CSM: Thanks. Anytime you are rendering a particular scene or copying a 2-D piece of art, there are compromises that have to be made. You make your best effort and most collectors understand that. The biggest problem was the question of how to attach the Surfer to the base. It's not a matter of attaching it, but how best to attach it so that it works, and serves the look of the piece the best.

In this case, we attached him to the top of the background. It allowed us to compact the base a bit so the base wasn't as huge as it might have been. A piece like this requires a certain suspension of disbelief by the viewer to be successful. I hope we achieved that in this sculpture.
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Old 10-27-2006, 10:32 AM   #2
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SF: The way you have captured depth in this piece with the rainbow bridge and the golden city of Asgard is quite brilliant. Was that something that you had to figure out in the planning stages or something you worked through later in the design?

CSM: I don't think I even mocked this piece up. First, it was a matter of sculpting Thor, then the Surfer, and then arranging them full size to see how big the piece could be, versus how big it should be. After setting the figures in relation to one another, it was a matter of fitting the other elements around them.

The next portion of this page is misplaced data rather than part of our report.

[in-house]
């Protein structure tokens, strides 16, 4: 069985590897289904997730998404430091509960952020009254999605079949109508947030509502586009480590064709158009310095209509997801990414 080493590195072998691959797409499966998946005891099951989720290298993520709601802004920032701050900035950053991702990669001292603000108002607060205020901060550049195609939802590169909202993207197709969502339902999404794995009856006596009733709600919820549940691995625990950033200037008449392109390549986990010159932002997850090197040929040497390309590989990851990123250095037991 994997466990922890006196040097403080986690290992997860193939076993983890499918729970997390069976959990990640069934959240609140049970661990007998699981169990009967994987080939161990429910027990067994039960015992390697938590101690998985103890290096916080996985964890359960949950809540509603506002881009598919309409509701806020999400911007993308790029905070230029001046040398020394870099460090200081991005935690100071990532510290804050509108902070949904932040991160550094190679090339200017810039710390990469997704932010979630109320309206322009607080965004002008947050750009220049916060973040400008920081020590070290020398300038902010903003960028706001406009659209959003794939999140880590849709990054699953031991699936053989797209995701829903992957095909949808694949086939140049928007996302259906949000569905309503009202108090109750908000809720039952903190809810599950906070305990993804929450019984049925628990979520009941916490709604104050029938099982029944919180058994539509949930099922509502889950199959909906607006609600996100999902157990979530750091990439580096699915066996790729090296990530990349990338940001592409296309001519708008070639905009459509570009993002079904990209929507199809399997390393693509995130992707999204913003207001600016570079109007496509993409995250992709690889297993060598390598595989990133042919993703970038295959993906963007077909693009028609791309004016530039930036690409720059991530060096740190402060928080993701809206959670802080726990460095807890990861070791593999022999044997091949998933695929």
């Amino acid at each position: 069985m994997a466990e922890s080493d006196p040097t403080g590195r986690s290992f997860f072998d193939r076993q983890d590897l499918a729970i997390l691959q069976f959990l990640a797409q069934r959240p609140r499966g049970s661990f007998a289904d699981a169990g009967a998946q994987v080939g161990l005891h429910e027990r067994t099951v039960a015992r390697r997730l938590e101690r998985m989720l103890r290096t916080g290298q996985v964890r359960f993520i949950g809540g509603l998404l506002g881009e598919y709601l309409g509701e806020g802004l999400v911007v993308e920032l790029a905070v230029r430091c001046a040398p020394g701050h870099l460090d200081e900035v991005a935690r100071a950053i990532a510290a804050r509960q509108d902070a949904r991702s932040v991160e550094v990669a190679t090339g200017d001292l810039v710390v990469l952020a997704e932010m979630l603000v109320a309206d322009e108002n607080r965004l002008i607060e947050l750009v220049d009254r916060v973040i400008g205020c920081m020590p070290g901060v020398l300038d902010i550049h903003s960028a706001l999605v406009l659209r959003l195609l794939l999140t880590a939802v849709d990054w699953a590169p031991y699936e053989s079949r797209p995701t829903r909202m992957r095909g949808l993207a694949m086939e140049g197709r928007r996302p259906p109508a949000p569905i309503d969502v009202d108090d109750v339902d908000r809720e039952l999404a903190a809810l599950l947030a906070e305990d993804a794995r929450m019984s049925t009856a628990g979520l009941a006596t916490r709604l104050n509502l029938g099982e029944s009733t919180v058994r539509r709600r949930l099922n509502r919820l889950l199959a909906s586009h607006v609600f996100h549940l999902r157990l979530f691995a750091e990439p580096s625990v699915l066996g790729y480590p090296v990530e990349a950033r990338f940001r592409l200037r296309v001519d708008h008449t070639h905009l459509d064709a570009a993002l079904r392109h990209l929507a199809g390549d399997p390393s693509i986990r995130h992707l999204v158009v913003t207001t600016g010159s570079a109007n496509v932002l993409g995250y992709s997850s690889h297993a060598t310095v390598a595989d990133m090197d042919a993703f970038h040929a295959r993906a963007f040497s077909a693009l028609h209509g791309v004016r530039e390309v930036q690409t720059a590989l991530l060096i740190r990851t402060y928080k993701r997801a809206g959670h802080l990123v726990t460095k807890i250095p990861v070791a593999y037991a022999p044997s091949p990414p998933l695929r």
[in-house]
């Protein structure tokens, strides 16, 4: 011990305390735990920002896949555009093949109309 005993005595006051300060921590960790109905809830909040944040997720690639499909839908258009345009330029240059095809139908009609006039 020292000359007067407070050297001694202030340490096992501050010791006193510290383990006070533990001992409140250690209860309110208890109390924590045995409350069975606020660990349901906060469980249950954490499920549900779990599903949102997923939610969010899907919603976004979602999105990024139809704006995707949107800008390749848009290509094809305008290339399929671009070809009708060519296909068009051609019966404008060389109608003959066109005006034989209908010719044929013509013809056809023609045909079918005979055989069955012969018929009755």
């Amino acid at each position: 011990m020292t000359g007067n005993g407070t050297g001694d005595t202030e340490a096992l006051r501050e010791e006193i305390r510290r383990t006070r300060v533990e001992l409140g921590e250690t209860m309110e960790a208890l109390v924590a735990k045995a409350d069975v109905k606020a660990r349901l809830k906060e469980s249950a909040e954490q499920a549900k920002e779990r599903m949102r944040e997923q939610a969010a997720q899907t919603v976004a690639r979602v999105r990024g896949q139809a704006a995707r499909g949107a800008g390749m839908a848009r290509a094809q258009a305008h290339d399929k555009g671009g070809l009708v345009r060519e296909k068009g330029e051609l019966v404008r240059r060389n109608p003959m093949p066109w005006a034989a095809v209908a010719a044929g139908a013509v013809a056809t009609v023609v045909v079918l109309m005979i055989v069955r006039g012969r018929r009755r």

On the cover by Buscema, Thor isn't quite arranged so that he is facing the Surfer. Buscema did the drawing more quickly than I sculpted the statue, and drew it so that it worked visually in 2D. I needed to adjust for that while still making a statue that closely approximated the cover.

SF: To go with that... This cover is obviously rendered (beautifully so) in 2D. Basically we only see it from the perspective in which Buscema intended. What type of liberties, corrections, or changes must you make in translating this piece to 3D while remaining so faithful in pose and dynamics of this sculpt?

Most obviously people were wondering in how you would handle the Surfer being in mid-flight. These pictures obviously answer that and it looks fantastic, but there had to have still been challenges no?